Theologian Christopher Henry explains further, “If we want to follow this Messiah, it’s going to take more than acceptance and assent, more than a moment of decision. It’s going to take a change in habits, assumptions and actions.” Jesus is pretty clear about his expectations of his followers, and every day we face the decision to follow Jesus, or not. Jesus tells us to care for the least lost and lonely and says, “when you do this for the least of these, you do it for me.” He tells us to love our neighbors as ourselves, and neighbor means everyone with whom, we come in contact.
So, when we encounter a member of our local community who is an outcast, whose dignity as a member of the human family is challenged, when those around us lack the basics of life, when our neighbors experience a level of loneliness and isolation that we can only fathom, when our local citizens wrestle with a dark and depressive hole of despair we have never tread, or when a growing generation of our local residents are living with a spiritual emptiness like never before, will we deny ourselves for their sakes? How will we respond to Jesus mandate to “love our neighbor as ourselves?”
Denying ourselves, taking up our cross means we must be changed so much, that we begin to deny our own priorities, and say, “Yes” to Our Lord’s way of self-giving love. Claiming Jesus as Lord means that we must take up our cross or rather, die to our old selves, thus denying that self who stands in the way of God’s mission of grace for all.
Losing your Life
It may be that the church has to stop looking inward for her mission statement, and start looking outside her four walls, outside the priorities of inner church life, so they she rediscover what it was God was calling her to be and do. Matthew Skinner in his Word and Worldarticle wrote, “one who follows Jesus continually enacts self-denial through living without regard for the security and priorities that people naturally cling to and that our society actively promotes as paramount. This enactment is not a matter of private piety but of public testimony, for the refusal of a certain way of living directly impinges upon one’s identity and possibilities.” (3)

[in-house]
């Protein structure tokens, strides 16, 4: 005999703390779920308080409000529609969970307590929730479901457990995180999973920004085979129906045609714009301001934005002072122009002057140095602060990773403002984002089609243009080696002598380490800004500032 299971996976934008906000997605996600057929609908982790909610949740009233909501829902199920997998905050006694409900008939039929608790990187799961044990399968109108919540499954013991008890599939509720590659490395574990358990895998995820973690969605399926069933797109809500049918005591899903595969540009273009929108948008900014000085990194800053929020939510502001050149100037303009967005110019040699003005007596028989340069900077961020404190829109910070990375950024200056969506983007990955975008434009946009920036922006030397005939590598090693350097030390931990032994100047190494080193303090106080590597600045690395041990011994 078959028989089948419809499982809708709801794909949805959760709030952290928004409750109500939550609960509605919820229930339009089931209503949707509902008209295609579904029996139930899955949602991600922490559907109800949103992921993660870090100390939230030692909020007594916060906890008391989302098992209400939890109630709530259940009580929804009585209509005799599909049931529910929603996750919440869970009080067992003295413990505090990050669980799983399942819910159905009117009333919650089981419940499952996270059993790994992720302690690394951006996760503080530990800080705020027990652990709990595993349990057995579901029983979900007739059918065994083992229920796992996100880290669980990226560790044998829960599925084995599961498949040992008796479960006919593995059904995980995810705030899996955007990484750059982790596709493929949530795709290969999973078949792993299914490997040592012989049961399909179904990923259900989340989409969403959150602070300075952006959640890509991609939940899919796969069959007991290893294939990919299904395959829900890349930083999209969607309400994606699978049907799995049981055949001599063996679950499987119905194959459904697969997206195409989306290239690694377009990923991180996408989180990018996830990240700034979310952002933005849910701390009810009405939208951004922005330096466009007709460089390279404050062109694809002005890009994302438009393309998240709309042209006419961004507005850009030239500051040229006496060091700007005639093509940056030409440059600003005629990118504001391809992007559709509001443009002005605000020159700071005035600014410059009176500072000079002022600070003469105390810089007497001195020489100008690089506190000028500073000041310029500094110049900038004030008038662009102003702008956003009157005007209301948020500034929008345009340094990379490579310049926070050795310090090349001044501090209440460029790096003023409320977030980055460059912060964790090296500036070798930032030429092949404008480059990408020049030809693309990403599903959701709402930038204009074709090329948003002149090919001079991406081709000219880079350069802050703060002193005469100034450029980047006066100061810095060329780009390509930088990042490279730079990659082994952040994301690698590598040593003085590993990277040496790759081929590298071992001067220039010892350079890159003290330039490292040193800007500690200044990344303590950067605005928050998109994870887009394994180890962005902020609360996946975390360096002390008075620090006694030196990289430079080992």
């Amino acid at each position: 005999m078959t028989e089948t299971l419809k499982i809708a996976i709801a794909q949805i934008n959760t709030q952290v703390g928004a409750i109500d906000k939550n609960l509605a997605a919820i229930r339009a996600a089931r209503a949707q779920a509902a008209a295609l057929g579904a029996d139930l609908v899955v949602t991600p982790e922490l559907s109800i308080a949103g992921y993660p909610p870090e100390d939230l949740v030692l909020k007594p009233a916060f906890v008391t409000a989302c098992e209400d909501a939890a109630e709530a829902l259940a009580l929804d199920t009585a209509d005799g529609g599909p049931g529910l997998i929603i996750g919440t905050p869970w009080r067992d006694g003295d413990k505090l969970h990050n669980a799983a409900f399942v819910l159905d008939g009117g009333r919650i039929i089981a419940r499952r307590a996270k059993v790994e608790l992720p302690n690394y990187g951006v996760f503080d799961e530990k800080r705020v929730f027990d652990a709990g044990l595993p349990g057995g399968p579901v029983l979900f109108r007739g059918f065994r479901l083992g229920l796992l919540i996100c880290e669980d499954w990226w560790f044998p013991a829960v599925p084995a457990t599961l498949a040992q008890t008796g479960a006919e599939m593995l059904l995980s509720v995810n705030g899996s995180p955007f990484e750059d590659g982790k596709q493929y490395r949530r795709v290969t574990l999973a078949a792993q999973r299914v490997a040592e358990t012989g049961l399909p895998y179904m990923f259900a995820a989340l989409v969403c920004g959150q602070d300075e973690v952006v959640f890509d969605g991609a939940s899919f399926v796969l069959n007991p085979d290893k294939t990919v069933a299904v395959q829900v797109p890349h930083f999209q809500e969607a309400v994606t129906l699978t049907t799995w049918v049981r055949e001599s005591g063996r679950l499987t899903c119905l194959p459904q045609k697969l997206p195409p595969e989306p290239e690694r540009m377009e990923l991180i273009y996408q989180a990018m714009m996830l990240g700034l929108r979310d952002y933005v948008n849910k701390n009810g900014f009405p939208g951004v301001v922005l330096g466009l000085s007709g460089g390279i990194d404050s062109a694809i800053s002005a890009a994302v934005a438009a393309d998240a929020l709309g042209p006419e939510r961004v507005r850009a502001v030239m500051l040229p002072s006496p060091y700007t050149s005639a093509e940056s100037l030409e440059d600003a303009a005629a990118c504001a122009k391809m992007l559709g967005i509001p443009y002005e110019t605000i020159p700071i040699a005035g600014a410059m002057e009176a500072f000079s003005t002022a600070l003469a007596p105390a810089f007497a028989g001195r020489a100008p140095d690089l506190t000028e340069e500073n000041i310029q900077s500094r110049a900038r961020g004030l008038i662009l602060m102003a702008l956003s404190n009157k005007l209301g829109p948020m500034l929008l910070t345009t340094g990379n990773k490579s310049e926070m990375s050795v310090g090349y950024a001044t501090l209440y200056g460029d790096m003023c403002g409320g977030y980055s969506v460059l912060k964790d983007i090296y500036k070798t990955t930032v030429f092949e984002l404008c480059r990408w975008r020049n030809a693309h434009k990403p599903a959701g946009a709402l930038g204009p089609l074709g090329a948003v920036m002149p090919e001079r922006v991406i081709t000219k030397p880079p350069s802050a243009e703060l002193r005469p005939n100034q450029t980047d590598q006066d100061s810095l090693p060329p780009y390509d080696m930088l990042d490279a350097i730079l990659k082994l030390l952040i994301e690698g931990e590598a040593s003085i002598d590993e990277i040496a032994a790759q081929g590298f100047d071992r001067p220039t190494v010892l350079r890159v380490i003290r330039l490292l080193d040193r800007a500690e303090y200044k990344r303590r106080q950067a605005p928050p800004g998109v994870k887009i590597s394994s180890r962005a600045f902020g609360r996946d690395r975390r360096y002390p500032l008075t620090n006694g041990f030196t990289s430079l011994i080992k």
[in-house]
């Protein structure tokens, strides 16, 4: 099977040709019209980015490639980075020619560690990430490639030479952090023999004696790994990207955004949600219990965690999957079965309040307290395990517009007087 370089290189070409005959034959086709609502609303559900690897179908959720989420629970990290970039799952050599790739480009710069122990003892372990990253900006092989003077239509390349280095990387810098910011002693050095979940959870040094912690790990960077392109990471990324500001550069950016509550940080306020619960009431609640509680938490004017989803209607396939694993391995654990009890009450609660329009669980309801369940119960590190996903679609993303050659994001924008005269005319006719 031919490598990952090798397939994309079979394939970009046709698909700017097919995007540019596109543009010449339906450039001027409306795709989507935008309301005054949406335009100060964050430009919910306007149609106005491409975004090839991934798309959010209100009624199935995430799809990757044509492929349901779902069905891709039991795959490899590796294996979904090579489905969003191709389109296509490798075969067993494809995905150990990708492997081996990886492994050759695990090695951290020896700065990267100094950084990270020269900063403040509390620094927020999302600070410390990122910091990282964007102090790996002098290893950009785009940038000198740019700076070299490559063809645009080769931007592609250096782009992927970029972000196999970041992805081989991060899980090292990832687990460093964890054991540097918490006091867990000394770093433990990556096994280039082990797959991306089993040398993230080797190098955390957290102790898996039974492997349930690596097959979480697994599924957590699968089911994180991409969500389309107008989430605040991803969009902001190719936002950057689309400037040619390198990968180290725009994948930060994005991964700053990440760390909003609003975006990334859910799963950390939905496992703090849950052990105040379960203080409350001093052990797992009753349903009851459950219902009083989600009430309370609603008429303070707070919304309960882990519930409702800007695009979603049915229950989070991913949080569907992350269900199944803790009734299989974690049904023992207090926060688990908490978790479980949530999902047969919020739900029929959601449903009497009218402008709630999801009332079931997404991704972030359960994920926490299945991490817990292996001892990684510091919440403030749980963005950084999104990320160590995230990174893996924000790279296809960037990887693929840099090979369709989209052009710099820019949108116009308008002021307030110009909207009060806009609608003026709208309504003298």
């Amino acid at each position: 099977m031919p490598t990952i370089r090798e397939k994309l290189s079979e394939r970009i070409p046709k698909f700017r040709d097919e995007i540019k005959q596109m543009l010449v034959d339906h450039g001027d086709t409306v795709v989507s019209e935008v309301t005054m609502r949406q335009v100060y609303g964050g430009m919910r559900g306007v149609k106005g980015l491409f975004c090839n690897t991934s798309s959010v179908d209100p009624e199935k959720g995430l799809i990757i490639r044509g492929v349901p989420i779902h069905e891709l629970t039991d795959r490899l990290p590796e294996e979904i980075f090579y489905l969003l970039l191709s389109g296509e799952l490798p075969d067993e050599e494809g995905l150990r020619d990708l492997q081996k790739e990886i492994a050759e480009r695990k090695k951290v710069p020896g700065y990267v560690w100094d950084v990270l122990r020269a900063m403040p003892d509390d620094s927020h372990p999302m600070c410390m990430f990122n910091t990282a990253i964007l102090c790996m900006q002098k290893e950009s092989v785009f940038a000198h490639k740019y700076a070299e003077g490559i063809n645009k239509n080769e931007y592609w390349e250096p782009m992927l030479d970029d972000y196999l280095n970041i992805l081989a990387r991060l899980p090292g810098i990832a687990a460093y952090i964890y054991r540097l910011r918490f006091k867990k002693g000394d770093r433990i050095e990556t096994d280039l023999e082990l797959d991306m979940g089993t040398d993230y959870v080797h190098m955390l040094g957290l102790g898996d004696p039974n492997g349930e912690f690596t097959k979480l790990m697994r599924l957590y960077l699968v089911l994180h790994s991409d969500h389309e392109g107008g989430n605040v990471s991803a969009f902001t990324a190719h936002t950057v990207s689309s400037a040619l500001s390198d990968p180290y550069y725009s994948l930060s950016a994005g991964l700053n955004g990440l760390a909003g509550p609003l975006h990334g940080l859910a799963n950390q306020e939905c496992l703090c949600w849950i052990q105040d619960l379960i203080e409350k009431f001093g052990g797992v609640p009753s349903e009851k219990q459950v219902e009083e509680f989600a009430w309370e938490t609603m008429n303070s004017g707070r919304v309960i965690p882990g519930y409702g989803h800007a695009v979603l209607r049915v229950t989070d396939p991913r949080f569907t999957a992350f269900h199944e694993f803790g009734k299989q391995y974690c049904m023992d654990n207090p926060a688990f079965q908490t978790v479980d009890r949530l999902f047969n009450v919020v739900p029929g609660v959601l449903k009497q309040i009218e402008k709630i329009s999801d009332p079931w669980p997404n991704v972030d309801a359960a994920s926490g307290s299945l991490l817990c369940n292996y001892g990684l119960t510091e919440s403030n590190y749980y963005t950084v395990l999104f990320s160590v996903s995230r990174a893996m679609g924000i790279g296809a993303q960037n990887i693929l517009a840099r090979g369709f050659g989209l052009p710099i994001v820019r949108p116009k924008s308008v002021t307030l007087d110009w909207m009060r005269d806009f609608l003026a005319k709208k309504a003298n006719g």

We are bearers in our lives of the promise that death does not get the last word. “Death, the last enemy, has already been defeated by Jesus’ rising from the dead.” (2)Maybe that is what it means for us to be cross-bearers and to identify with Jesus. The church must constantly die to who it has been, so she can be raised to new life everyday. Our willingness to die to those parts of our nature that rejects the one we call Lord, and to bring hope to the world is the way to experience the promises of new life.
Then Jesus says, “Take up your cross and follow me.” I think he is saying to the church, “Lay down your own priorities, your own sense of yourselves, and your own agendas.” “Be willing to lay down parts of the communal life you hold so dear, and let go of who you think you are, and get out there and do what I do every day through you. Go out there and change the world of the other people around you by bringing them my grace through you.
We will truly discover who we are as a community, when we get outside ourselves, yes denying ourselves, and when we begin to serve those around us just like Our Lord does. That is when we identify with who Jesus is. So, imagine once again you are there with Jesus and he asks , “Who do you say I am?” Maybe we respond with, “You are my good teacher,” or you are my “Political Jesus,” or you are my “Vending Machine Jesus,” or your are my “Episcopalian Jesus.” I know he hopes will all will say, “Jesus, you are the Lord of my life.” Then, he will say to us, “I know you think you cannot leave your own agenda, desires, and comfort behind so easily and bear this mission of love , but I will show you the way, and be with you all along the way.” Then, he reaches down, picks up his cross, and invites us to pick up ours as well. Then he looks us in the eye with love and peace and says, “Come on now, follow me.”
(1) Henry, Christopher A. “Living By The Word: Reflections On The Lectionary [S 16, 2012].” The Christian Century129.18 (2012): 19. ATLASerials, Religion Collection. Web. 8 Sept. 2015.
(2) Marcus, Joel. “Uncommon Sense.” The Christian Century117.24 (2000): 860. ATLASerials, Religion Collection. Web. 8 Sept. 2015.
(3) Skinner, Matthew L. “Denying Self, Bearing A Cross, And Following Jesus: Unpacking The Imperatives Of Mark 8:34.” Word & World23.3 (2003): 321-331. ATLASerials, Religion Collection. Web. 13 Sept. 2015.